Auto-Biography: The Volvo RoadSport — Volvo’s Turbo Powered 1977 Show Car

The RoadSport was another special project I was fortunate enough to be involved in during my early years at Volvo. To set the stage a bit, we’ll first take a brief look at one of the Swedish brand’s more important new models for ’78.

Model year 1978 was notable in several respects for Volvo’s fortunes in the U.S. market. As in 1977, sales were once again on the upswing, continuing to recover after a disastrous decline in 1976, which surely pleased the home office. 1978 also saw the introduction of the chop-top 262C as well as the first 240-series variant aimed at enthusiastic drivers, the 242 GT. While its B21F four-cylinder developed the same 102-HP as a garden-variety 240 sedan (99-HP in California spec), its functional improvements included heavier stabilizer bars, gas-filled shocks, and vented front disc brakes, improving the model’s handling and performance.

Externally, buyers could specify any color they wanted, as long as it was silver metallic. Blackout trim replaced bright accents, and black/red stripes adorned the hood, trunk lid, and body sides. A color-coordinated grille with integral driving lights and a unique front spoiler (with its own striping!) added more visual differentiation, as did the fitment of alloy wheels.

A 1979 242 GT. Changes from the ’78 version included a new front spoiler and five-spoke alloy wheels, along with a face-lifted rear end common to all 240-series sedans.


On the inside, the first 242 GTs featured black corduroy-like upholstery with red accent striping, which also divided the upper and lower dashboard. Volvo’s M46 four-speed manual gearbox with overdrive, the latter activated by a slide switch atop the gearshift lever, was the only available transmission.

The 242 GT interior. The nifty center armrest wasn’t a factory option. (Source:


Though the 242 GT was a mild success, adding a bit of interest to the Volvo lineup, it was clear that the 240’s tunable chassis and near-perfect weight distribution could handle additional power. The fact that the other Swedish automaker had recently added a turbocharger model to its U.S. lineup was likely a contributing factor as well.

In late 1976, a medium blue Volvo 242 SRO (sunroof and overdrive-equipped, in Volvospeak) was driven from Volvo’s Rockleigh, New Jersey headquarters to the west coast offices of Road Test magazine. The good folks there proceeded to tear into its suspension, rolling stock, and finally its engine, with the intent of turning the anonymous two-door into a “balls out street fighter of a car” (their words, not mine).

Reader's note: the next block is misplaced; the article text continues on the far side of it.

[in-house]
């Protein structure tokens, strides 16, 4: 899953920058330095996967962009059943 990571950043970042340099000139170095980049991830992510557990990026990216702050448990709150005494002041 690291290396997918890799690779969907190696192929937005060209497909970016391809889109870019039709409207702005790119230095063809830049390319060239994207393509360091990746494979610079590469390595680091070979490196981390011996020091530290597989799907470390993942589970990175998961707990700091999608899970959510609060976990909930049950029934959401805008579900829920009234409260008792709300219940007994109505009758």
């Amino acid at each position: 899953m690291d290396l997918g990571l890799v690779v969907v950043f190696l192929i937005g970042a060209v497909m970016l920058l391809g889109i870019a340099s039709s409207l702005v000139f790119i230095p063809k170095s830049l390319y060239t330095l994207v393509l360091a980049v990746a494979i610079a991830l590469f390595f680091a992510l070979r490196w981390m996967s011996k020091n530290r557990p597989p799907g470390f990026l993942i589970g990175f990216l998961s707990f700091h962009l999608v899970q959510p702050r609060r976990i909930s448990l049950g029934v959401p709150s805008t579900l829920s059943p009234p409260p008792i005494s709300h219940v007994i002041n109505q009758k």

Tires and wheels were addressed via the substitution of a set of 225/50 VR 15 Pirellis mounted on 9.5-inch wide spun aluminum wheels. Suspension mods included cut front springs; front and rear stabilizer bars were beefed up as well (to 23 mm and 25 mm rear, respectively).

The nitty-gritty details of the RoadSport’s chassis mods.


Under the hood, the fuel-injected B21F four-cylinder was blueprinted, balanced, treated to a set of forged pistons, and provided with a Garrett Airesearch T04 turbocharger mounted to specially-fabricated intake and exhaust plumbing. When all was said and done, dyno testing revealed a horsepower output of 175, an increase of more than 75% from stock.

The RoadSport’s tidy turbocharged engine room.


Externally, the RoadSport (as it was dubbed) was given box flares front and rear (it was, after all, the late 1970s) as well as an outrageous rear wing and yellow striping applied to its blue paintwork, thus approximating the colors of the Swedish flag. My small contribution to the RoadSport’s exterior styling was the front spoiler, originally intended for the Volvo Safety Concept Car (see last week’s post for the details) but judged too aggressive to show in that context.

Being driven as intended, somewhere in SoCal. Looks like fun!


Sometime after the RoadSport’s debut in the pages of October 1977’s Road Test, the car was repainted white and given a more subtle striping effect, also losing its rear spoiler in the process. It did put in an appearance at the Vancouver Auto Show in the spring of 1978 where, according to Volvo Canada’s PR department, the car “scored a huge success.”

The RoadSport in its last known (and more subtle) iteration.


Alas, after that public relations opportunity, the RoadSport seems to have disappeared. Its significant engine room mods likely made it impossible to legally register the car in California, but whether the car ended up back in New Jersey is also unclear.  Regardless of its ultimate fate, the RoadSport suggested that future Volvo 240s might be admired for their performance potential in addition to their well-deserved reputation for safety and durability.

That would become even more apparent by the 1981 model year, when the 242 GT’s successor, the GLT Turbo, featured Volvo’s first force-fed passenger-car engine, a technology still found under the hood of Gothenburg’s finest more than forty years later. If, as it’s sometimes said, success has many fathers, surely the RoadSport must have an important place on the Volvo Turbo family tree.